Associazione Nazionale Medici Cardiologi Ospedalieri




Michele Collareta Khartoum(Estero) – The Salam Centre for Cardiac Surgery | Asta Angelino Khartoum(Estero) – The Salam Centre for Cardiac Surgery | Maio Elisabetta Khartoum(Estero) – The Salam Centre for Cardiac Surgery

Superior vena cava (SVC) syndrome (SVCS) is due to the obstruction of the SVC leading to swelling of the upper body and to low cardiac output. Non tumoral causes, mainly thrombosis of endovascular devices, account for 30% of cases. We report a case of acute iatrogenic SVCS.

A 7 years old 16 kg boy underwent mitral valve surgery in severe rheumatic mitral regurgitation. After induction a 15 cm 5.5 Fr 3 lumens central venous catheter (CVC) was inserted in the right internal jugular vein (IJV) under ultrasound guidance without issues. After achieving proper anticoagulation ascending aorta (18 Fr) and bicaval cannulation were performed (20 Fr single stage cannula with right-angled metal tip in the SVC and 26 Fr single stage cannula in the inferior vena cava). Cardiopulmonary bypass (CPB) was performed with pediatric circuit and the mitral valve was repaired. Despite apparently good result of the repair and uneventful weaning from CPB a more accurate transesophageal echo (TEE) showed moderate iatrogenic mitral stenosis. Cannulation was re-performed with same size cannulas and mitral valve replacement (St.Jude 25 mm) was provided. After weaning from CPB with mild cardiovascular support (adrenaline 0.03 mcg/kg/min and noradrenaline 0.05 mcg/kg/min) the TEE showed no abnormalities and the patient was transferred to the ICU in stable conditions. The central venous pressure (CVP) never raised over 10 mmHg. In the ICU the patient developed sinus tachicardia and hypotension, unresponsive to fluids and vasopressors, and swelling of the face with no increase in CVP. The chest Xray showed enlargement of the right upper mediastinum with TEE evidence of accellerated flow in the SVC around the CVC (fig.1). The patient was taken to the operating room and a too tigh pursue string suture was found on the SVC. After optimization of the suture the flow through the SVC was restored with immediate clinical improvement and de-escalation of the cardiovascular support. The face oedema quickly decreased allowing extubation on the day after surgery. The following course was uneventful.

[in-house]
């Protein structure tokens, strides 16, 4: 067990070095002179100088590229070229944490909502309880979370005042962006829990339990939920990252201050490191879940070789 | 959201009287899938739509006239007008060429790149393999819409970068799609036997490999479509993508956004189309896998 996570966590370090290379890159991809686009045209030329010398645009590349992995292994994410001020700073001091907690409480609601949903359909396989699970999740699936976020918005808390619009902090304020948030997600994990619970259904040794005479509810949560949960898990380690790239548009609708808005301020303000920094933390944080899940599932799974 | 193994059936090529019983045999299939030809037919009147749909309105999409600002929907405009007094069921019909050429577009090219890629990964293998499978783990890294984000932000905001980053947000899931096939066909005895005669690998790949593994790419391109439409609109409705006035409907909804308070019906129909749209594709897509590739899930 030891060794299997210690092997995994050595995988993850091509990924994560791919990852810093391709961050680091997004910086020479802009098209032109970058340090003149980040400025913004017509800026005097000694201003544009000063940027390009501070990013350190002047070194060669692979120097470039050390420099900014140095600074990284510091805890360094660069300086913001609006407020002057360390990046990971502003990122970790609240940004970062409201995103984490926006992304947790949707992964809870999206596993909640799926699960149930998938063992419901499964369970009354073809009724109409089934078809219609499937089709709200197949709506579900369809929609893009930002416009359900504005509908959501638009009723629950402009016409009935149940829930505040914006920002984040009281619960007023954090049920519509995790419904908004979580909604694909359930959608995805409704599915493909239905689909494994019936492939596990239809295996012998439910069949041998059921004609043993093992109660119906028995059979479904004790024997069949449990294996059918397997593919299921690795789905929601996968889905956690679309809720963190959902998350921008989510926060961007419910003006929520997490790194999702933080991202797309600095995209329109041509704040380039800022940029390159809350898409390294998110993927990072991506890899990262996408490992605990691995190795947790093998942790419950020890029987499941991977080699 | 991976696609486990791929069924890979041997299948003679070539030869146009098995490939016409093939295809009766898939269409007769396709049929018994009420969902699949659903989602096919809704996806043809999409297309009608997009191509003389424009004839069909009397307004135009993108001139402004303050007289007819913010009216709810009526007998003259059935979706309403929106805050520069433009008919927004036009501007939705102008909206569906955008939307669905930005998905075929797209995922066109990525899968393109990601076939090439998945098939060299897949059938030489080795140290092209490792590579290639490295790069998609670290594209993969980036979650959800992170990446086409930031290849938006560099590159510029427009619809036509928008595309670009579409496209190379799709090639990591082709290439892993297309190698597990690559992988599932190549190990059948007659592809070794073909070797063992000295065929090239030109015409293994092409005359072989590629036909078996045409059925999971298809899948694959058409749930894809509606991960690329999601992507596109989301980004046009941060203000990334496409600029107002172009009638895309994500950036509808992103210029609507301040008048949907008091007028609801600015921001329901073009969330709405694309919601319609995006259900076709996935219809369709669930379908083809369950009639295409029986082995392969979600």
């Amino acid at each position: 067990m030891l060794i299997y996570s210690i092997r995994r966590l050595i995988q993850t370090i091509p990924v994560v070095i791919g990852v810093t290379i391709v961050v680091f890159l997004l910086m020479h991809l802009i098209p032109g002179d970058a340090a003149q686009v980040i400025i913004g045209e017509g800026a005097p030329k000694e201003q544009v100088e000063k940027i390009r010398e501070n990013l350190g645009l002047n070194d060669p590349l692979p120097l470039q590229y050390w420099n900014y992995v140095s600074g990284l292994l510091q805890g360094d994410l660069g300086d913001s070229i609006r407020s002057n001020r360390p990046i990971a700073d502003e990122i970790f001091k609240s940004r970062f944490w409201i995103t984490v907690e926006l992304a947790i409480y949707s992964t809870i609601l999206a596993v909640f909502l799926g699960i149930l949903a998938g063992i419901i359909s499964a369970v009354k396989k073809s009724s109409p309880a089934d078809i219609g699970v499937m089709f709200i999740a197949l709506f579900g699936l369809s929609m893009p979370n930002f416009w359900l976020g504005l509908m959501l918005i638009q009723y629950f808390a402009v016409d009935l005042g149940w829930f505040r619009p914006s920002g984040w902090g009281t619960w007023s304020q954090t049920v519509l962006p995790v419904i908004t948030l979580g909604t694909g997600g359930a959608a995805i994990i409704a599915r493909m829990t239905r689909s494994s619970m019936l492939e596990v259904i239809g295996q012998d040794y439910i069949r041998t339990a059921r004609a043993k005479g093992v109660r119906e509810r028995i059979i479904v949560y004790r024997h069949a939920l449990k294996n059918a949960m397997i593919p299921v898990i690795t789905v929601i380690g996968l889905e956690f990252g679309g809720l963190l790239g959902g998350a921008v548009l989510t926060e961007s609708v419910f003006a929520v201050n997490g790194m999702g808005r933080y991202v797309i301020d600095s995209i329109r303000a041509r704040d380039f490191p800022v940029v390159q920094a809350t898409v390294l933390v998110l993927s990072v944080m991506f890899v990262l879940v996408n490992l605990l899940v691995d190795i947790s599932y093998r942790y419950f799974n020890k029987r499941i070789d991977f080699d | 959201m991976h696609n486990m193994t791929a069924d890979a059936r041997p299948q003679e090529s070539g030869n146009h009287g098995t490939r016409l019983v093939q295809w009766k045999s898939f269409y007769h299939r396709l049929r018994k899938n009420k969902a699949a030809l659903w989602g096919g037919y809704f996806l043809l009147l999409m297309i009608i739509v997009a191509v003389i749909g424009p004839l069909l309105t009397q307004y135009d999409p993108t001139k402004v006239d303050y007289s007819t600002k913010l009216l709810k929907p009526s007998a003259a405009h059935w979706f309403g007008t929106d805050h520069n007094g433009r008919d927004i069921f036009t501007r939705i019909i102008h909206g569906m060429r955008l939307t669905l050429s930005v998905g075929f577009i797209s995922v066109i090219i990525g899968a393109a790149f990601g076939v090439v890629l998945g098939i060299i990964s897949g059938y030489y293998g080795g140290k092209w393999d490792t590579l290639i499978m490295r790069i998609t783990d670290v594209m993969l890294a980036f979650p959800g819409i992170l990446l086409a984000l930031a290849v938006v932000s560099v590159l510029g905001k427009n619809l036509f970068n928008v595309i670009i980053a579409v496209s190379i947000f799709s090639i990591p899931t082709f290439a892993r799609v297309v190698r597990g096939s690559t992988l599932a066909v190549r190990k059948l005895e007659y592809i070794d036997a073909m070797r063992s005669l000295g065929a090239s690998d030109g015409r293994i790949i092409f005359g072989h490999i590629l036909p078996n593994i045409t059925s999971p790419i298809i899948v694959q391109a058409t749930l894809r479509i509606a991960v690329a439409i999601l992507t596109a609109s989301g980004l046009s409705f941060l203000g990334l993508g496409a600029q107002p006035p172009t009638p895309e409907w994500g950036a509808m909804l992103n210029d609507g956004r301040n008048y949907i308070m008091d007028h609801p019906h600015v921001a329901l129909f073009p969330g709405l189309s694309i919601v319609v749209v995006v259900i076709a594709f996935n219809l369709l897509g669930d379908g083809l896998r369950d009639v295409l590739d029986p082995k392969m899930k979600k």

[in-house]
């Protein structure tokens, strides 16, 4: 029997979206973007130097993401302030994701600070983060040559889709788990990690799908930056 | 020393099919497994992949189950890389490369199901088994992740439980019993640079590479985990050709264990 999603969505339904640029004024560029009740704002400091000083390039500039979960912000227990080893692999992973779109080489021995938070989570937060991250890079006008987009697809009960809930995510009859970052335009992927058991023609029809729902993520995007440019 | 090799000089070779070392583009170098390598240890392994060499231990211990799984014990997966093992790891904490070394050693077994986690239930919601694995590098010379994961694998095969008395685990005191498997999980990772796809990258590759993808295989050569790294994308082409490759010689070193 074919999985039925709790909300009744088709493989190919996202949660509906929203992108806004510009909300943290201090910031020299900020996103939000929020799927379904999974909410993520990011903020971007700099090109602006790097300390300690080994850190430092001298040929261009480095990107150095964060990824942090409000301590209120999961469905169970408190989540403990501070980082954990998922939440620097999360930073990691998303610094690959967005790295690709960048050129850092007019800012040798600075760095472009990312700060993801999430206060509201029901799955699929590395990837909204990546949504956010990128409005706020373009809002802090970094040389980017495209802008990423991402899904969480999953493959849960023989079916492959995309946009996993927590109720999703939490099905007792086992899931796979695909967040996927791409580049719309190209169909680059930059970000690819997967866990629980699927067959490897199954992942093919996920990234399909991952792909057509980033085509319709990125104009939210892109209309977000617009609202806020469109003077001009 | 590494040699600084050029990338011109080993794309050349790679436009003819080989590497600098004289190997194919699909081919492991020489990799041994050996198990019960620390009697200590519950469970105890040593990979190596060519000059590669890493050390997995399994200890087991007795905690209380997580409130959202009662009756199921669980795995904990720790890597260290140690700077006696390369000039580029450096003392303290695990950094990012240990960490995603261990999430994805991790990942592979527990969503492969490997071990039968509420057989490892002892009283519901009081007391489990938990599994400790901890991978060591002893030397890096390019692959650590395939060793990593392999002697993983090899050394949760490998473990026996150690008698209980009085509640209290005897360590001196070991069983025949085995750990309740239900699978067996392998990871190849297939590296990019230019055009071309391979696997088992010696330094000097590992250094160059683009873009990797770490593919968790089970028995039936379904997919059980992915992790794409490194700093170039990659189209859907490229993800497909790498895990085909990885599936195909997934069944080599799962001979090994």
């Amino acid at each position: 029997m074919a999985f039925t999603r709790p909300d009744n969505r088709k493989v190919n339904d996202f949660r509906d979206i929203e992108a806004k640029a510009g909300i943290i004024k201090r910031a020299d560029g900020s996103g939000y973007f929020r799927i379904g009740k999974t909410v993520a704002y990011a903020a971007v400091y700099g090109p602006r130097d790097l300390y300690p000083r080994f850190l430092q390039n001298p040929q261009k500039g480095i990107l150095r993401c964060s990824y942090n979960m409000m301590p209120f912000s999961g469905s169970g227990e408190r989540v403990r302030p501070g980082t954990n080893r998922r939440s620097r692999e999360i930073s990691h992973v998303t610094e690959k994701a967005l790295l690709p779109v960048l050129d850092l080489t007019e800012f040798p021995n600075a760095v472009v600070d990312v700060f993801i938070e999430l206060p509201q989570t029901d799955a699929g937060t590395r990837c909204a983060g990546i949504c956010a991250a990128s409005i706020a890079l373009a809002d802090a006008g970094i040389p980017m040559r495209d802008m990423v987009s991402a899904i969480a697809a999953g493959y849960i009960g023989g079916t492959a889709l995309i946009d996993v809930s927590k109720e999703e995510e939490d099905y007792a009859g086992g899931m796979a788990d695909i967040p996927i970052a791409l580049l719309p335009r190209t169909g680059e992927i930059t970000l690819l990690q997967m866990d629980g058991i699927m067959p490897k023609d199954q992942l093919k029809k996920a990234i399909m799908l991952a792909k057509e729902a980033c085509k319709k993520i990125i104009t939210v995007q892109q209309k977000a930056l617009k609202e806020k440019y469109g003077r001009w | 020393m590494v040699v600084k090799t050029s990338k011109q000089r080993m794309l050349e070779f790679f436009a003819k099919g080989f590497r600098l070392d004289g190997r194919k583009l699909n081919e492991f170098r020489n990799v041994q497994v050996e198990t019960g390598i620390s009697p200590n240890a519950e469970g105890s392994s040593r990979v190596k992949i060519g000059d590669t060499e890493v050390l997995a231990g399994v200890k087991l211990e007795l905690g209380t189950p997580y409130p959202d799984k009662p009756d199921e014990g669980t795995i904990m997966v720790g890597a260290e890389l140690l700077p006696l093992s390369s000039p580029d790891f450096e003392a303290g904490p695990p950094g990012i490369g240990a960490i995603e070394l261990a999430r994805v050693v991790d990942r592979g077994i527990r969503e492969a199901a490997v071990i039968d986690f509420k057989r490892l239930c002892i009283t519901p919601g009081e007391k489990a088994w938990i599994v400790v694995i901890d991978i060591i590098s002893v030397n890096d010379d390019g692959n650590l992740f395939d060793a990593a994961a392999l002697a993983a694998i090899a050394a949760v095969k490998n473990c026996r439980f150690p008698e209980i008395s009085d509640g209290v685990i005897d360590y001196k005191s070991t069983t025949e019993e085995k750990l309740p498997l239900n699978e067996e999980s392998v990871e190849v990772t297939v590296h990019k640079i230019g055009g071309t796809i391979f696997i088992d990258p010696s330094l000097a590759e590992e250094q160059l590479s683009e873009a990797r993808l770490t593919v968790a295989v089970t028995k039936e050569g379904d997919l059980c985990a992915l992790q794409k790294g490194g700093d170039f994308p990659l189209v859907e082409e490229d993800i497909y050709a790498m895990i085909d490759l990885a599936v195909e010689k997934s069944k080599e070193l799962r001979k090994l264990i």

SVCS is a life threatening complication of cardiac surgery. A too tight pledgetted pursue-string suture is an uncommon cause compared to clot compression. The CVP measured by a IJV CVC is generally elevated in SVCS, but in our case the tip of the CVC was downstream to the stenosis so showing normal values. Multimodal monitoring is mandatory to lead to emergency surgical treatment in case of need.